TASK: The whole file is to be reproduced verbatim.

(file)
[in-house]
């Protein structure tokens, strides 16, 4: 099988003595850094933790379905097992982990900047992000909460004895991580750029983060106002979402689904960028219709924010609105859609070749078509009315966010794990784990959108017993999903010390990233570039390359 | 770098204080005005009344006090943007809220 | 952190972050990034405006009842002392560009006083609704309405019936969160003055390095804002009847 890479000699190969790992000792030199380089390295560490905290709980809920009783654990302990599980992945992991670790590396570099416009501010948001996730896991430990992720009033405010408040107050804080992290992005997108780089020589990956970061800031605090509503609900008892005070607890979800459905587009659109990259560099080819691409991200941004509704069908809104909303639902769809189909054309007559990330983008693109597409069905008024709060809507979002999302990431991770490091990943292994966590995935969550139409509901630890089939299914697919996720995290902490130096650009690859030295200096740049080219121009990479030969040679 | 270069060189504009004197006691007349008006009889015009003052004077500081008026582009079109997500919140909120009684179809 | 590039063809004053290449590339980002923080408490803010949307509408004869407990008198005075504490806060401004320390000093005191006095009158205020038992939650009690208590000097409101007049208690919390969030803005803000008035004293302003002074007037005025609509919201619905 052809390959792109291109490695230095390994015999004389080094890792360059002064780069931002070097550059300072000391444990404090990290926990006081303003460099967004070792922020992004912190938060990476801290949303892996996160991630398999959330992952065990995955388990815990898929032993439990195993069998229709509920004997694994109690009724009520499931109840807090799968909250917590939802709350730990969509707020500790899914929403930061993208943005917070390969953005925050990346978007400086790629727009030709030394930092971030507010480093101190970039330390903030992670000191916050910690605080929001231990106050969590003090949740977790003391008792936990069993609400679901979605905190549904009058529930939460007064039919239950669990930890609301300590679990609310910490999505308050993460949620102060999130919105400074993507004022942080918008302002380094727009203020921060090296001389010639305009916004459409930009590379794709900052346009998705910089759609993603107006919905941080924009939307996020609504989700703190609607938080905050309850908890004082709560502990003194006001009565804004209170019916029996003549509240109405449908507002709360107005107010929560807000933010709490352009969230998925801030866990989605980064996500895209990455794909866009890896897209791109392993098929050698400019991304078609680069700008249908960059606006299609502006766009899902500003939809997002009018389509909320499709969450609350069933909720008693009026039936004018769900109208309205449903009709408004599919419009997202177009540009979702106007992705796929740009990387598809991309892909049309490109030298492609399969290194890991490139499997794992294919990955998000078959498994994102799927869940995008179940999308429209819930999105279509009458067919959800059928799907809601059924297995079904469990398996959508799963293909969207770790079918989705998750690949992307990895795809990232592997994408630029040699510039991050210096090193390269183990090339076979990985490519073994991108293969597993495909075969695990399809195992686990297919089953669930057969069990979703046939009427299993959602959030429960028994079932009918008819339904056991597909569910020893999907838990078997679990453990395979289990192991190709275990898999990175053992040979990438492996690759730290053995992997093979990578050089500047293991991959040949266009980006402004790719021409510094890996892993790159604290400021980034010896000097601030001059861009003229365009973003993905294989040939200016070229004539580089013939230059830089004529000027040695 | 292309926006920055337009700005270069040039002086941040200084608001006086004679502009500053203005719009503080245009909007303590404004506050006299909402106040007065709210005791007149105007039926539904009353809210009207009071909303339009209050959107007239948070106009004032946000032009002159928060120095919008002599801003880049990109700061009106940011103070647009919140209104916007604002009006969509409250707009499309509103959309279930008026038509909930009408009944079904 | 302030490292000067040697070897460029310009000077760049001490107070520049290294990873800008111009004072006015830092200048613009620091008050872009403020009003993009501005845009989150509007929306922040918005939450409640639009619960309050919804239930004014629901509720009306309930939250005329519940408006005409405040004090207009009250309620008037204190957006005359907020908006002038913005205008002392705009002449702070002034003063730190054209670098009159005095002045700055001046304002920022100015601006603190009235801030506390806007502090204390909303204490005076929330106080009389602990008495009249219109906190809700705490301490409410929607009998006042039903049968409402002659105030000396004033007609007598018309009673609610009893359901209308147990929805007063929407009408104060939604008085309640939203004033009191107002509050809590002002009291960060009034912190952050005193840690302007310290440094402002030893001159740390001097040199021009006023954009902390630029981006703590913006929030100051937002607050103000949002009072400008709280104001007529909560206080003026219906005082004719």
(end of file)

[in-house]
């Protein structure tokens, strides 16, 4: 099988003595850094933790379905097992982990900047992000909460004895991580750029983060106002979402689904960028219709924010609105859609070749078509009315966010794990784990959108017993999903010390990233570039390359 | 770098204080005005009344006090943007809220 | 952190972050990034405006009842002392560009006083609704309405019936969160003055390095804002009847 890479000699190969790992000792030199380089390295560490905290709980809920009783654990302990599980992945992991670790590396570099416009501010948001996730896991430990992720009033405010408040107050804080992290992005997108780089020589990956970061800031605090509503609900008892005070607890979800459905587009659109990259560099080819691409991200941004509704069908809104909303639902769809189909054309007559990330983008693109597409069905008024709060809507979002999302990431991770490091990943292994966590995935969550139409509901630890089939299914697919996720995290902490130096650009690859030295200096740049080219121009990479030969040679 | 270069060189504009004197006691007349008006009889015009003052004077500081008026582009079109997500919140909120009684179809 | 590039063809004053290449590339980002923080408490803010949307509408004869407990008198005075504490806060401004320390000093005191006095009158205020038992939650009690208590000097409101007049208690919390969030803005803000008035004293302003002074007037005025609509919201619905 052809390959792109291109490695230095390994015999004389080094890792360059002064780069931002070097550059300072000391444990404090990290926990006081303003460099967004070792922020992004912190938060990476801290949303892996996160991630398999959330992952065990995955388990815990898929032993439990195993069998229709509920004997694994109690009724009520499931109840807090799968909250917590939802709350730990969509707020500790899914929403930061993208943005917070390969953005925050990346978007400086790629727009030709030394930092971030507010480093101190970039330390903030992670000191916050910690605080929001231990106050969590003090949740977790003391008792936990069993609400679901979605905190549904009058529930939460007064039919239950669990930890609301300590679990609310910490999505308050993460949620102060999130919105400074993507004022942080918008302002380094727009203020921060090296001389010639305009916004459409930009590379794709900052346009998705910089759609993603107006919905941080924009939307996020609504989700703190609607938080905050309850908890004082709560502990003194006001009565804004209170019916029996003549509240109405449908507002709360107005107010929560807000933010709490352009969230998925801030866990989605980064996500895209990455794909866009890896897209791109392993098929050698400019991304078609680069700008249908960059606006299609502006766009899902500003939809997002009018389509909320499709969450609350069933909720008693009026039936004018769900109208309205449903009709408004599919419009997202177009540009979702106007992705796929740009990387598809991309892909049309490109030298492609399969290194890991490139499997794992294919990955998000078959498994994102799927869940995008179940999308429209819930999105279509009458067919959800059928799907809601059924297995079904469990398996959508799963293909969207770790079918989705998750690949992307990895795809990232592997994408630029040699510039991050210096090193390269183990090339076979990985490519073994991108293969597993495909075969695990399809195992686990297919089953669930057969069990979703046939009427299993959602959030429960028994079932009918008819339904056991597909569910020893999907838990078997679990453990395979289990192991190709275990898999990175053992040979990438492996690759730290053995992997093979990578050089500047293991991959040949266009980006402004790719021409510094890996892993790159604290400021980034010896000097601030001059861009003229365009973003993905294989040939200016070229004539580089013939230059830089004529000027040695 | 292309926006920055337009700005270069040039002086941040200084608001006086004679502009500053203005719009503080245009909007303590404004506050006299909402106040007065709210005791007149105007039926539904009353809210009207009071909303339009209050959107007239948070106009004032946000032009002159928060120095919008002599801003880049990109700061009106940011103070647009919140209104916007604002009006969509409250707009499309509103959309279930008026038509909930009408009944079904 | 302030490292000067040697070897460029310009000077760049001490107070520049290294990873800008111009004072006015830092200048613009620091008050872009403020009003993009501005845009989150509007929306922040918005939450409640639009619960309050919804239930004014629901509720009306309930939250005329519940408006005409405040004090207009009250309620008037204190957006005359907020908006002038913005205008002392705009002449702070002034003063730190054209670098009159005095002045700055001046304002920022100015601006603190009235801030506390806007502090204390909303204490005076929330106080009389602990008495009249219109906190809700705490301490409410929607009998006042039903049968409402002659105030000396004033007609007598018309009673609610009893359901209308147990929805007063929407009408104060939604008085309640939203004033009191107002509050809590002002009291960060009034912190952050005193840690302007310290440094402002030893001159740390001097040199021009006023954009902390630029981006703590913006929030100051937002607050103000949002009072400008709280104001007529909560206080003026219906005082004719």